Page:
Method accuracy

Accuracy assessment of 82Rb PET/CT for RBF estimation is not possible under the study design of this paper. Additionally, due to open questions regarding what it is 82Rb PET/CT is measuring physiologically, the validation of method accuracy is a non-trivial question. To validate any method, measurement data needs to be referred to a standard, relevant to the quantity being observed. If 82Rb PET/CT estimates RBF, as existing literature assumes [18, 35], the ideal reference method would be oxygen-15 labelled water PET/CT studies [36]. However, as discussed in our previous study [19], there is some uncertainty to whether 82Rb PET/CT is actually a measurement of RBF, or in fact, ERPF. The latter based on the indication that 82Rb is primarily present in the plasma during the short duration of the dynamic PET/CT study [37, 38], as well as the observation that our previously measured 82Rb clearance values (766 ± 114 ml/min/1.73 m2) [19] are similar to historically published values for ERPF [26, 39, 40]. If 82Rb PET/CT is actually a measure of ERPF, then other reference methods such as para-aminohippurate (PAH)- and iodohippurate (OIH) clearance methods become the relevant standards to compare with. Here, there is the added complication that the extraction coefficient is unknown in humans.

Additionally, there are several areas of bias in determining absolute quantitative values e.g. the assumed vascular volume in the tissue, time delays between 82Rb appearing earlier in the abdominal aorta than in the kidneys, partial volume effects – especially in the relative fractions of cortex and medulla tissue in the deliminated VOIs, as well as kidney movement due to breathing; all issues needing to be addressed and, if possible, corrected for when implementing the quantitative analysis. Thus, obtained perfusion estimates can only be expected to correlate to renal perfusion and not give an absolute value. However, even though the accuracy question remains unanswered, this does not negate the 82Rb PET/CT method being used to address relative renal clearance measurement in patients, before and after interventions.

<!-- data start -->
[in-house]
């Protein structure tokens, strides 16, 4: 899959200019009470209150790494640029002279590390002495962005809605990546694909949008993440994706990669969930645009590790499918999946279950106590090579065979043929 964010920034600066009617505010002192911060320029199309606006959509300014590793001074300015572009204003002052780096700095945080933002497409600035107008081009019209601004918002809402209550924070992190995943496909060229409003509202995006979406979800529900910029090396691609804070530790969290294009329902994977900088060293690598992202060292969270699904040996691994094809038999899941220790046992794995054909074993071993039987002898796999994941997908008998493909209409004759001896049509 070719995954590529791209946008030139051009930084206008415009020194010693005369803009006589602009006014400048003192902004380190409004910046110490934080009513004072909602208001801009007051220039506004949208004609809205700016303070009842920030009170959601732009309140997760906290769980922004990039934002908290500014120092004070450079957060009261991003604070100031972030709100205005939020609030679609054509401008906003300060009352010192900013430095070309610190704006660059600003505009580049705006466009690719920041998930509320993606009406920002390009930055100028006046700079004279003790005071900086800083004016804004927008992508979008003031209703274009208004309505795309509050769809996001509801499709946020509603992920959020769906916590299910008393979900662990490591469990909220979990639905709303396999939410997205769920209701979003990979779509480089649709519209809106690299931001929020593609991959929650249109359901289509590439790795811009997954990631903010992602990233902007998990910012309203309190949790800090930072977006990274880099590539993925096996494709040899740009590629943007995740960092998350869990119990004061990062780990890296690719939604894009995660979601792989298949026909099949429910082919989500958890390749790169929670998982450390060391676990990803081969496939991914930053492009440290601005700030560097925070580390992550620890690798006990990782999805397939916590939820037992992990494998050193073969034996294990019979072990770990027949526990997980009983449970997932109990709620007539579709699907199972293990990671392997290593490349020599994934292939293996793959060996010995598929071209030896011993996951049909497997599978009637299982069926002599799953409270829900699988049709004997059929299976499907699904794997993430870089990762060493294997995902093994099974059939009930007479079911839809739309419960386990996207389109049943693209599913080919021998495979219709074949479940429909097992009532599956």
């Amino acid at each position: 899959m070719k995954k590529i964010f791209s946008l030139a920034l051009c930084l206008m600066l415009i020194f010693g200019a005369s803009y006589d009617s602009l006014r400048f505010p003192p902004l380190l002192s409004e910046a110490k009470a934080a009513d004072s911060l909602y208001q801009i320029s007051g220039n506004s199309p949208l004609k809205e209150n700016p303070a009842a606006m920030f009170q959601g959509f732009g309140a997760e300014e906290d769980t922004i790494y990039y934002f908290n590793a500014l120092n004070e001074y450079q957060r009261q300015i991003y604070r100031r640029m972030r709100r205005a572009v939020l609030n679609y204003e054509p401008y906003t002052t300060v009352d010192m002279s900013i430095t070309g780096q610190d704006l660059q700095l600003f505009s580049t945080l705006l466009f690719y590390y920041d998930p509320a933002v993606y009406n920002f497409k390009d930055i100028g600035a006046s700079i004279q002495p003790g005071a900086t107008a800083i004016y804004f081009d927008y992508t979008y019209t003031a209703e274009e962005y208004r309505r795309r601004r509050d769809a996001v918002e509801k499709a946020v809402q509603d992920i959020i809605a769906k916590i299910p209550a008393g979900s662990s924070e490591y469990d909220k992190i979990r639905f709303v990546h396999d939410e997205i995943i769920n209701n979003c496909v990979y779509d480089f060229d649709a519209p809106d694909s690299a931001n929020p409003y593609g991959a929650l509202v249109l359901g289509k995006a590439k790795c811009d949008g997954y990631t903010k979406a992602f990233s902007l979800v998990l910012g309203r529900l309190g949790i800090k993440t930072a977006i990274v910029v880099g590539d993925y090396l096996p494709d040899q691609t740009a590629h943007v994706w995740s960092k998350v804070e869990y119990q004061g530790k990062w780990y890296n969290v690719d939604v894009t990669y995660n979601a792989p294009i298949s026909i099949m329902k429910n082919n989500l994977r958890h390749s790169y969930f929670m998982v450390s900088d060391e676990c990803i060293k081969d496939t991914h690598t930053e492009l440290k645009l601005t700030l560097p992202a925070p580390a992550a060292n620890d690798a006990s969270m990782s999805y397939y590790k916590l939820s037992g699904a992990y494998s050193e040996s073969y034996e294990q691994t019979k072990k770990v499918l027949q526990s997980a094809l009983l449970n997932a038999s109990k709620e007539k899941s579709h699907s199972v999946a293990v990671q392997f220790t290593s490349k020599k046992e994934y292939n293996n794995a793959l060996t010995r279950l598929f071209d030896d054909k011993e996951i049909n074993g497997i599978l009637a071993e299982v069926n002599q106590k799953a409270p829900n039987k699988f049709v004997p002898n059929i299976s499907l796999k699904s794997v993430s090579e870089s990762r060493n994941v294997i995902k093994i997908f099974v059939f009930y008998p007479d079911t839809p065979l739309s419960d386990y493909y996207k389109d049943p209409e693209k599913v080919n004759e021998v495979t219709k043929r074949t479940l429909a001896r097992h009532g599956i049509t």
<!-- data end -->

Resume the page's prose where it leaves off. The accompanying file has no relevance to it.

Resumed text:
Study strengths and limitations

The major strengths of this study are the combination of its randomized design and the standardization of pre-scan conditions regarding fluid intake, exercise level and duration of fasting. The study population consisted of healthy adults and as such measured results were uninfluenced by medications. The cross-over design did not include an infusion intervention on Day A, which might be considered a study limitation; however, since the study aim was to evaluate if a known amino acid stimulus could be detected as a rise in RBF using 82Rb PET/CT, and not to investigate the effect of amino acid-loading on RBF, an equivalent intervention on Day A was not required to fulfill the purpose of the study; it would result in unnecessary radiation dose to the participants. Due to the strict screening procedure prior to enrollment, the study population was homogenous and healthy, thus, additional feasibility studies for ERPF/RBF determination are warranted in subjects suffering from hypertension or kidney disease.

Conclusion

To our knowledge this study is the first to address the reliability of the 82Rb PET/CT method for evaluation of renal perfusion. Day-to-day variation is low at ~ 6% for both kidneys and application of a standard RPF stimulus resulted in a significant increase in the observed 82Rb clearance from baseline values for both kidneys as expected; the mean percentage change being ~ 13% for both kidneys. Additionally, the expected decrease in renal perfusion with age is also observed, indicating that 82Rb PET/CT is a precise and reliable method for analysis of relative changes in renal perfusion.